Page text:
The canal, the power station and the barracks: three historic monuments at Carillon
From mid-May to the end of August
Three historic sites link engineering and history: the canal, which opened the way for trade, the hydroelectric power station that provides energy, and the barracks - now a museum - that tell of daily life in another era.
Without the Carillon Canal to bypass the impenetrable Long-Sault rapids, many historic traders would have seen prosperity pass them by.
Learn about the intriguing feats of engineering deployed during the construction of the three phases of the Carillon Canal. The first effort had three locks while the current canal has only one, making navigation more efficient.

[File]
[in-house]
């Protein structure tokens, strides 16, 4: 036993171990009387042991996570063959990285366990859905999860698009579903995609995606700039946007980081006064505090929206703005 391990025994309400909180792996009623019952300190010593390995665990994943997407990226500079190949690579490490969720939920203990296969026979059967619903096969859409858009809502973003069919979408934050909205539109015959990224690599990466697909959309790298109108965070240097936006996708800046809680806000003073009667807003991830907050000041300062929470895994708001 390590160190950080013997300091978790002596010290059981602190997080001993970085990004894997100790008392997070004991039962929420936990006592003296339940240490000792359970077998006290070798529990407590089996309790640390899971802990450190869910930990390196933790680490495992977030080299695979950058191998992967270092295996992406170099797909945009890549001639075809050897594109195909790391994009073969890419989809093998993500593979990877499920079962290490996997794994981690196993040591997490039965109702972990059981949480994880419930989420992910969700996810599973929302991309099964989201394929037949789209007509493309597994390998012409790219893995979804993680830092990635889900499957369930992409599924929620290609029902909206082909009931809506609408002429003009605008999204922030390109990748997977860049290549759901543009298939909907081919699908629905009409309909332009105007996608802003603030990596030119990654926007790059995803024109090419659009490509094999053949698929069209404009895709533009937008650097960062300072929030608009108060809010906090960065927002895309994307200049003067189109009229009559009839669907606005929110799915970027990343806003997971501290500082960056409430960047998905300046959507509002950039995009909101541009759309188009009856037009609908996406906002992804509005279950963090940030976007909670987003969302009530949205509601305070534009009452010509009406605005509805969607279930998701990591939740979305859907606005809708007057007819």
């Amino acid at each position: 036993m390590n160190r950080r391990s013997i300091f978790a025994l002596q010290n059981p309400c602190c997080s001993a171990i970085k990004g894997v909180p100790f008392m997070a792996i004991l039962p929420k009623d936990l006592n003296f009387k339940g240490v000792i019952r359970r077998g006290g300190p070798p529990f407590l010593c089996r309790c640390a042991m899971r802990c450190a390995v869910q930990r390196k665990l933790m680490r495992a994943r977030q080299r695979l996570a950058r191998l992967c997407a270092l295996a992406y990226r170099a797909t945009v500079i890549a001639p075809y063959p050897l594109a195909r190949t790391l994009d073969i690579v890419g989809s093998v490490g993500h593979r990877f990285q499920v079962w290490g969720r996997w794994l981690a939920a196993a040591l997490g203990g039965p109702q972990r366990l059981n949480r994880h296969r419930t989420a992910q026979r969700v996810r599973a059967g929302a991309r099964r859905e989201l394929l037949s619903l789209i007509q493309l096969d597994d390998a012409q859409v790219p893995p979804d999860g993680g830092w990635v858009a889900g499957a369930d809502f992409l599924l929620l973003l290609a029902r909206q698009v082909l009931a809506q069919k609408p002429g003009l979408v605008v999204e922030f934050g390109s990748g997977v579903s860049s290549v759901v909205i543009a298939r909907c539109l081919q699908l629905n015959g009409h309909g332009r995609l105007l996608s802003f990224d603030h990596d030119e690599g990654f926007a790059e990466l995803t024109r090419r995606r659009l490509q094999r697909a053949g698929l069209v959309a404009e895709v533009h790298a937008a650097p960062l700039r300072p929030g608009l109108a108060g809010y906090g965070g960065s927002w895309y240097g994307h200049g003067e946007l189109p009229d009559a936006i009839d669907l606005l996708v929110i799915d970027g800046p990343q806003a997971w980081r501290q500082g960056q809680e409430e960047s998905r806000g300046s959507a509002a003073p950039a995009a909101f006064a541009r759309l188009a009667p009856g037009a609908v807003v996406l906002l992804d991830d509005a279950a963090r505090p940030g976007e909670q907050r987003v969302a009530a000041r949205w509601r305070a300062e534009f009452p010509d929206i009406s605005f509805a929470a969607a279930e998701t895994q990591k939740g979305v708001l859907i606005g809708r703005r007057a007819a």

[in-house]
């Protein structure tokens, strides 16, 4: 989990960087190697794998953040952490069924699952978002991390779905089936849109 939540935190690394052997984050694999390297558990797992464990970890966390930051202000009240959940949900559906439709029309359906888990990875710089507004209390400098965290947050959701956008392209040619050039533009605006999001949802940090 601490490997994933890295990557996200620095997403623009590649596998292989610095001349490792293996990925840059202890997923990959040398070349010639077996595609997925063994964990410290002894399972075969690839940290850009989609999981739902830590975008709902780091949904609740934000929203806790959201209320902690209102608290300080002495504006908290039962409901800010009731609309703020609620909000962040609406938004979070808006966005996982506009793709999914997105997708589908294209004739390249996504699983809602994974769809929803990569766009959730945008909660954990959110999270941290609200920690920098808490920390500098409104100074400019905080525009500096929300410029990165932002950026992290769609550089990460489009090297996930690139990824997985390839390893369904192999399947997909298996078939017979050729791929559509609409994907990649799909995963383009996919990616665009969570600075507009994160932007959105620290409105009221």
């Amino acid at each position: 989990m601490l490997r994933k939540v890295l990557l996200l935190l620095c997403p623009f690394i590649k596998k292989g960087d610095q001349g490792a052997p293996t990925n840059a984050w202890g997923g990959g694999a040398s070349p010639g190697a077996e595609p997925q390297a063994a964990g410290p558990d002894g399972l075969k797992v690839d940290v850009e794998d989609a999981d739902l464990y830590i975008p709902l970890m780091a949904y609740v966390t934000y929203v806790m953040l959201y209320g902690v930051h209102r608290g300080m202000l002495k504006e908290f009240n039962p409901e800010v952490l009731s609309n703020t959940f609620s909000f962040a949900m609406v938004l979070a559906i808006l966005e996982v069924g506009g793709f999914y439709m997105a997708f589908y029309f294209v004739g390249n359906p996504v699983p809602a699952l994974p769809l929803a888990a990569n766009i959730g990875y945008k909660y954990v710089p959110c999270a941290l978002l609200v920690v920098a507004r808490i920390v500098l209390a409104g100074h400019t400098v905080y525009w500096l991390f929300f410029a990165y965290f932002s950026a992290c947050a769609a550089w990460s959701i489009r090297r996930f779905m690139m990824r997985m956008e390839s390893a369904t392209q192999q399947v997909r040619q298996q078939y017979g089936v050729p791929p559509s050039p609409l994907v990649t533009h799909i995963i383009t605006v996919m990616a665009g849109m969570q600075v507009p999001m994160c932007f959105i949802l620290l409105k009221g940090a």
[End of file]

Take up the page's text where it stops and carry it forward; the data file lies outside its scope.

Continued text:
Then head to the source that powers the lock phenomena - the hydroelectric dam nearby, the most powerful hydroelectric power station on the entire Ottawa River, and another engineering marvel.
At the entrance to the village of Carillon, military barracks stand at attention, watching over the memory of Carillon. Transformed into a museum (French only), this heritage building which hosted a number of regiments over the years, tells the story of the region's 19th century inhabitants.